World Baseball Classic

World Baseball Classic spreading the game internationally

The World Baseball Classic finally got the dream match-up it was hoping for Thursday night at Marlins Park.

A collection of 21 All-Stars and 47 major leaguers suited up for the Dominican Republic and United States and put on a show in front of one of the largest baseball crowds Little Havana could see all season.

But the high point of the 2013 World Baseball Classic thus far is hardly the lone highlight of the tournament, organizers say. Paul Archey, the senior vice president of international business operations for Major League Baseball, says the third installment of the WBC is accomplishing the goal of what it first set out to do in 2006: the game is spreading internationally.

He points to a new $13 million stadium that under construction in the Netherlands -- a direct result of the Dutch's two upsets of the Dominicans during the 2009 tournament.

"We did a qualifier in Germany this year," Archey said. "Will we play a pool in Europe next time? It's tough to play in March in Europe. You need a roof and I don't think this one [in Amsterdam] will have a roof. But there are some places, maybe Southern Italy where you can play. A qualifier in the Netherlands? Maybe."

There is more. Attendance is booming in the Korea Baseball Organization. MLB now has television partners in China. More than $22 million has been generated for international federations.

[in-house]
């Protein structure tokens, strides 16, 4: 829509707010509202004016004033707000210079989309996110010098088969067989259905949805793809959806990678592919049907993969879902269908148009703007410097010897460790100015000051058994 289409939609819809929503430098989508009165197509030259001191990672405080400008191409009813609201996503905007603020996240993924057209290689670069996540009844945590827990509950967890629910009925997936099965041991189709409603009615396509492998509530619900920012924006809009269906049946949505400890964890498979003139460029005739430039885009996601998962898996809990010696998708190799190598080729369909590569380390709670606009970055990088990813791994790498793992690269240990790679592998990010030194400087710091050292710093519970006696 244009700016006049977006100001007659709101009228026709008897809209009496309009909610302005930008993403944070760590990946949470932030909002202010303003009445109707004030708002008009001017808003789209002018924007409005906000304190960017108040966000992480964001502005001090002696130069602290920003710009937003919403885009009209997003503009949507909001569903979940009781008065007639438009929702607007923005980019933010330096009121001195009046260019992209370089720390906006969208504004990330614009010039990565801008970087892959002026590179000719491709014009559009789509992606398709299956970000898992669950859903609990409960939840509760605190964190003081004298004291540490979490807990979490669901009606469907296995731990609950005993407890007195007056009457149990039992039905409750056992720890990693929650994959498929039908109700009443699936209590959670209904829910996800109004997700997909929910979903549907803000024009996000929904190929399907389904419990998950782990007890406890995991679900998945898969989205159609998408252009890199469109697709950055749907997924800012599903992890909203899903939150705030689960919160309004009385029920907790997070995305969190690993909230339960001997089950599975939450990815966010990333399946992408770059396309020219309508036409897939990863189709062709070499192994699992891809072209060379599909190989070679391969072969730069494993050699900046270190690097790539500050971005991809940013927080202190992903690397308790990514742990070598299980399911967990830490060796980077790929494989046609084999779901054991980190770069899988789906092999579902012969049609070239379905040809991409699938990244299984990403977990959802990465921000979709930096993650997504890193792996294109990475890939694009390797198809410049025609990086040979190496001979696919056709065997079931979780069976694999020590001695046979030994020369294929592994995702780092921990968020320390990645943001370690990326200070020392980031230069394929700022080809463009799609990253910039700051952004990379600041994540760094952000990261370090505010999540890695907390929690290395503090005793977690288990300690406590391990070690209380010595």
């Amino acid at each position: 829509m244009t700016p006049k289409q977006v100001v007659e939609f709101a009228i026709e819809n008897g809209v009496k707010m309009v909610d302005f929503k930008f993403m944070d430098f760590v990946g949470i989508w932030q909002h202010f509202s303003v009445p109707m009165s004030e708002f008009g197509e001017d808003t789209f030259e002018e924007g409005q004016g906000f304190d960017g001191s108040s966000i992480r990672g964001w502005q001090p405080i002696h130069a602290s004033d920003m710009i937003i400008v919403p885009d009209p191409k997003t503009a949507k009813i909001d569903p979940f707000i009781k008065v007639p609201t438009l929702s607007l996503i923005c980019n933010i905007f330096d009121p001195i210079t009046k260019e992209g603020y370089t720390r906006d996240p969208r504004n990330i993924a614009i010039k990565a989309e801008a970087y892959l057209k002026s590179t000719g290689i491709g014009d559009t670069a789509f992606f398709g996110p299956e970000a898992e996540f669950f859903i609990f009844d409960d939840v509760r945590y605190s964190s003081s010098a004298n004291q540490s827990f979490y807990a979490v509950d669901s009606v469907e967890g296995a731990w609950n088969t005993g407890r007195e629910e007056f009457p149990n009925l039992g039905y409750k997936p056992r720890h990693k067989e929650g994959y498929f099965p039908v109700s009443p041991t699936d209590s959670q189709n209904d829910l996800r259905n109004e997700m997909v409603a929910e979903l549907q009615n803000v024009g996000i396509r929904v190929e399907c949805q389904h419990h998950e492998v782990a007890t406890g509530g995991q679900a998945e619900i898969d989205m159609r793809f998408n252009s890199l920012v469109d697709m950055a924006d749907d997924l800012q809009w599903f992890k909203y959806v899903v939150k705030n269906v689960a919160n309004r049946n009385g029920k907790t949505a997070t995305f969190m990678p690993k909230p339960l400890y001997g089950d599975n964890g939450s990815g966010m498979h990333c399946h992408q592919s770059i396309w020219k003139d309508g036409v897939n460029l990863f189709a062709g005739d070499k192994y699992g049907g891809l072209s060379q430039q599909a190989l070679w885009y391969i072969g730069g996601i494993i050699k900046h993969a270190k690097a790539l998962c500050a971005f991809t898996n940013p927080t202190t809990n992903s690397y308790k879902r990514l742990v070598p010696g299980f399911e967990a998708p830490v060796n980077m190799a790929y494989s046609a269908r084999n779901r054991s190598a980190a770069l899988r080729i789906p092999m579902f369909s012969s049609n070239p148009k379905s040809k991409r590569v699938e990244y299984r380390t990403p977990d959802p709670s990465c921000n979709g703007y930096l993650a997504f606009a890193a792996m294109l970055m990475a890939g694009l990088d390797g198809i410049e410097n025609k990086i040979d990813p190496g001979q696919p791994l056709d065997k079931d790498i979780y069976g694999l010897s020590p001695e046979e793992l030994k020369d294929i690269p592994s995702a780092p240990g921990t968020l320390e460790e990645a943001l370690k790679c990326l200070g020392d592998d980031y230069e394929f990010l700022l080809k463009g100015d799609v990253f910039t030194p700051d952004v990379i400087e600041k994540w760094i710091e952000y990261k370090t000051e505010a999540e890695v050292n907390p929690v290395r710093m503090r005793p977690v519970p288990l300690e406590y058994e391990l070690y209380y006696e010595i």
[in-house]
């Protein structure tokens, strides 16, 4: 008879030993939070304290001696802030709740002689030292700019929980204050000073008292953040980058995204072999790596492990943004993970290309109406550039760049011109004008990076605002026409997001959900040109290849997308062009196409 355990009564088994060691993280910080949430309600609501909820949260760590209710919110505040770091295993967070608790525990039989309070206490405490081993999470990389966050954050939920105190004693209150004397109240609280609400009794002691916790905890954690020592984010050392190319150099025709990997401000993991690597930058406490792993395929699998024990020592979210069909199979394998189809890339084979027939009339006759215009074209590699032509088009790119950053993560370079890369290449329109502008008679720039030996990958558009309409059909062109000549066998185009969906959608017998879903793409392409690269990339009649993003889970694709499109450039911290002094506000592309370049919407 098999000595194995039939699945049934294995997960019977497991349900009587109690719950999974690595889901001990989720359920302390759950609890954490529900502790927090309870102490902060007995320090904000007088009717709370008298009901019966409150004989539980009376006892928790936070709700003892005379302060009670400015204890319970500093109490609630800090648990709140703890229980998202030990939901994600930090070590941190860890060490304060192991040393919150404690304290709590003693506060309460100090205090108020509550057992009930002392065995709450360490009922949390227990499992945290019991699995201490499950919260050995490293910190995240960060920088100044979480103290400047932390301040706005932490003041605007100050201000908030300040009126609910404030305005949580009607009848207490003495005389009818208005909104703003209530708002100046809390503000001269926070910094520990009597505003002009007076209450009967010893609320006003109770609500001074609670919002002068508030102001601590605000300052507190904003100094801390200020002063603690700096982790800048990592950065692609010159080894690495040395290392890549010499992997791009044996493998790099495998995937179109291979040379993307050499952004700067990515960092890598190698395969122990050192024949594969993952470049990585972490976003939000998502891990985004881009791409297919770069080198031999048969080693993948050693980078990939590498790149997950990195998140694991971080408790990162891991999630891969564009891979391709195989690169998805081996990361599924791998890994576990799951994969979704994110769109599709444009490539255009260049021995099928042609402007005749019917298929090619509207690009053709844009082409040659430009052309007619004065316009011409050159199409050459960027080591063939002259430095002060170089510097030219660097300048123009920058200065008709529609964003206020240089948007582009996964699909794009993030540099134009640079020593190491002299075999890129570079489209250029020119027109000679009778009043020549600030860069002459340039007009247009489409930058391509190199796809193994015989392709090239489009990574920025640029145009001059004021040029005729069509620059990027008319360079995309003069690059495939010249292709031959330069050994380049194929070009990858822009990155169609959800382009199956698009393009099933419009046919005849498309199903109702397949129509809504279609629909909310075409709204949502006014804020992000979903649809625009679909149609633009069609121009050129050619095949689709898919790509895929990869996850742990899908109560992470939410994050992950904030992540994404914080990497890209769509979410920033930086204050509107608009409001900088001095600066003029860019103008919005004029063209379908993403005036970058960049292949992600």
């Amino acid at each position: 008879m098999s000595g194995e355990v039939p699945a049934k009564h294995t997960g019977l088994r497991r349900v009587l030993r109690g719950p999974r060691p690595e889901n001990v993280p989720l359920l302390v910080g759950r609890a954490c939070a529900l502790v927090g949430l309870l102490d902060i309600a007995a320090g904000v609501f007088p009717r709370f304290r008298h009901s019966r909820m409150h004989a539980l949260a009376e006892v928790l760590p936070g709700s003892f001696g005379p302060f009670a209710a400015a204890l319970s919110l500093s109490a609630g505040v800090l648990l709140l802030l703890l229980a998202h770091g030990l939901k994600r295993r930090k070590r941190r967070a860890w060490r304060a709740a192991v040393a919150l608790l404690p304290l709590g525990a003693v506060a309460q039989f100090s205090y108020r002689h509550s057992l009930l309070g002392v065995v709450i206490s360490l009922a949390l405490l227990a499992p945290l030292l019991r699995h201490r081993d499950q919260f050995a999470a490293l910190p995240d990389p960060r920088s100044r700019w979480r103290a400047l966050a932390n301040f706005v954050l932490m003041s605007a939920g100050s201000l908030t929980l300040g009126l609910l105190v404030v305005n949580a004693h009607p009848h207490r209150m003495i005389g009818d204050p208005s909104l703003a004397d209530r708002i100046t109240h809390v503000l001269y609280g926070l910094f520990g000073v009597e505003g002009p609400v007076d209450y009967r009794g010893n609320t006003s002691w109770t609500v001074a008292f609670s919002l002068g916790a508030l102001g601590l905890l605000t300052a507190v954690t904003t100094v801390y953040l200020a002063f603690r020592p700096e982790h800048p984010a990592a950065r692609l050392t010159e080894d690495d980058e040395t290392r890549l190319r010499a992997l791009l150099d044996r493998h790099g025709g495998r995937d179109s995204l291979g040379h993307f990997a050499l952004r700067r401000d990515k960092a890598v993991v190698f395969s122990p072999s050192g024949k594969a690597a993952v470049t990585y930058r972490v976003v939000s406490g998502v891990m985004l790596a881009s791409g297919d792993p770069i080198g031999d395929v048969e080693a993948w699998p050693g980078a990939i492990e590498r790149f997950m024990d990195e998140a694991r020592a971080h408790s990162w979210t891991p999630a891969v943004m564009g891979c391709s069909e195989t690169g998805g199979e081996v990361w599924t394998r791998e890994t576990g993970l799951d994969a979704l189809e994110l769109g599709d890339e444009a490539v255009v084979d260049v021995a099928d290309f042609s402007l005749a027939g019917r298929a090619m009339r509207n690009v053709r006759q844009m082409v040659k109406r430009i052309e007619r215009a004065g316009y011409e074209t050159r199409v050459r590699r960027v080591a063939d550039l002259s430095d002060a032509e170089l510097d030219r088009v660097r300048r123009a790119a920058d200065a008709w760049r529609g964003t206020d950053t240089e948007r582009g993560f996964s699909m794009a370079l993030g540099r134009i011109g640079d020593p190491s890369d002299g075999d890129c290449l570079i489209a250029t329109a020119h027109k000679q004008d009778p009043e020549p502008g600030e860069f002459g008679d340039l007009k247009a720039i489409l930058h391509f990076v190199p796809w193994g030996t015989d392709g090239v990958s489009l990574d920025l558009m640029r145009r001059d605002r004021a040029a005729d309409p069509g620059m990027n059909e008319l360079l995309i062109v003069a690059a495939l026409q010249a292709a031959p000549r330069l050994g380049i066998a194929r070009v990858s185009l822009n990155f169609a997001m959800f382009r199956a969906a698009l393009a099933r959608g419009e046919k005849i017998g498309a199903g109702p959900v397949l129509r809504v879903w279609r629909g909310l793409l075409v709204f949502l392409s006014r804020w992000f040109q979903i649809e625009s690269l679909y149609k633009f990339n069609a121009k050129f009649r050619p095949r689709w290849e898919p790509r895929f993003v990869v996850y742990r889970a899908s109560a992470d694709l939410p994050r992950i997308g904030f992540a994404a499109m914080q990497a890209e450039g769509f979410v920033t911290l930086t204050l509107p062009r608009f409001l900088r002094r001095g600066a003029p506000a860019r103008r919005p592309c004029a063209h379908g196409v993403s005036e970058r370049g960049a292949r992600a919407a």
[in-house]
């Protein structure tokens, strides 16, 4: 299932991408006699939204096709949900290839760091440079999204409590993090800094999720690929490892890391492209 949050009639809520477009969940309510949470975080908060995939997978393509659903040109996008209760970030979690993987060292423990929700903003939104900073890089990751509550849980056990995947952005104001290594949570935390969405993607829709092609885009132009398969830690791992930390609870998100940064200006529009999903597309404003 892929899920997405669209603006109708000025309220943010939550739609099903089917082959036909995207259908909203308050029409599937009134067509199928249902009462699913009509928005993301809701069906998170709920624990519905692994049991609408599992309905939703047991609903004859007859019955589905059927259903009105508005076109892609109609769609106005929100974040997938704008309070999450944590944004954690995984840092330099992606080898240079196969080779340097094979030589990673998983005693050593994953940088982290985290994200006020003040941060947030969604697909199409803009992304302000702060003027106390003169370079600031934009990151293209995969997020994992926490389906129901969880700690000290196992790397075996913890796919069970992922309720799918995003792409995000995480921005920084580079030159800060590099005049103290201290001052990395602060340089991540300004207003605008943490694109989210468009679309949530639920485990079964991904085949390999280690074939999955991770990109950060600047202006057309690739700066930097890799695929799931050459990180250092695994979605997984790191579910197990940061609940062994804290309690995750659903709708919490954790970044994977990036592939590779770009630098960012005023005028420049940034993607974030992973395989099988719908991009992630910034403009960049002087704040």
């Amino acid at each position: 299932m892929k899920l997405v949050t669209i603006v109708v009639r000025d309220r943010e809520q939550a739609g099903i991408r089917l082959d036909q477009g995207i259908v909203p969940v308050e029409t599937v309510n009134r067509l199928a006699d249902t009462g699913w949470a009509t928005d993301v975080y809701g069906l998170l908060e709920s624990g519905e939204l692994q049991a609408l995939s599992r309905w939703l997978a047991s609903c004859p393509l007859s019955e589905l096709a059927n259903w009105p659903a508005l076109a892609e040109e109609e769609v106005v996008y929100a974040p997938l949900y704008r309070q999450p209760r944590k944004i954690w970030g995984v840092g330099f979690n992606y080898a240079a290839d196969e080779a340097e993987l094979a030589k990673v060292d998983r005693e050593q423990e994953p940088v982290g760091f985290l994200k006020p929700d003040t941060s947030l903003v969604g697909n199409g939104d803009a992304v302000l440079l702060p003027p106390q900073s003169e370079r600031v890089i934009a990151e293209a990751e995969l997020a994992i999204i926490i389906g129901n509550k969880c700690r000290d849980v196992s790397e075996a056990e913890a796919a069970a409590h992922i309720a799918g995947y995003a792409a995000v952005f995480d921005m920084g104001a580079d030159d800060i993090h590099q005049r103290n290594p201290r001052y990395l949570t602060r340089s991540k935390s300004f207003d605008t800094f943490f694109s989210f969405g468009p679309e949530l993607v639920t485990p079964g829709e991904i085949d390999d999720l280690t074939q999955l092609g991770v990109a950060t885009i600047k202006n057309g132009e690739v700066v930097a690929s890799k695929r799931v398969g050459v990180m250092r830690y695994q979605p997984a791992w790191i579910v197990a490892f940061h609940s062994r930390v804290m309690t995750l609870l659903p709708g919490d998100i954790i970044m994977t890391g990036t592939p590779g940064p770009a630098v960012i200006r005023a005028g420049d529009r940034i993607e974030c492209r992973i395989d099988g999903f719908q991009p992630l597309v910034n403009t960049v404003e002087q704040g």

The first four games featuring the U.S. on MLB Network were the most watched games the network has broadcast aside from last year's playoffs.

Attendance itself is up. A total of 463,017 fans came through the gates for first-round games in Japan, Taiwan, Puerto Rico and Phoenix. The previous record entering the second round was 453,374 in 2009. Among the highlights was the largest attendance ever in Taiwan, where 23,431 watched Chinese Taipei face Korea at Taichung Intercontinental Baseball Stadium on March 5.

So far, a total of 73,141 have come to Marlins Park for the first three games of Round 2.

Italy, which made a surprising run to Round 2 in Miami, now has it's own baseball academy just like the Dominican Republic, Venezuela and Puerto Rico. The next Italian major leaguer could be on his way soon.

"We have a young kid at our academy and about 10 scouts already came down to see him, and I think he's going to be signing soon," Italy manager Marco Mazzieri said Wednesday. " I'm not going to tell you his name because he's already getting too much of a big head from my point of view."

Past tournaments have featured players who have gone on to make significant contributions in the majors. Japanese pitcher Daisuke Matsuzaka, MVP of the 2006 and 2009 tournaments, who signed with the Boston Red Sox in 2007.

Cuba’s 2009 team included Yoenis Cespedes, now starring for the Oakland Athletics, and Aroldis Chapman, an All-Star for the Cincinnati Reds. Japan’s team featured three players who became standout rookies in 2012: Norichika Aoki of the Milwaukee Brewers, Hisashi Iwakuma of the Seattle Mariners and Yu Darvish, an All-Star for the Texas Rangers.

"We've learned something everytime we've done it," Archey said of the tournament. "This year we added teams, added the qualifiers and named players to the roster earlier and spent a little longer in major league camp. We get feedback and make adjustments as we need to. The fact we now have a history at all is a good thing."

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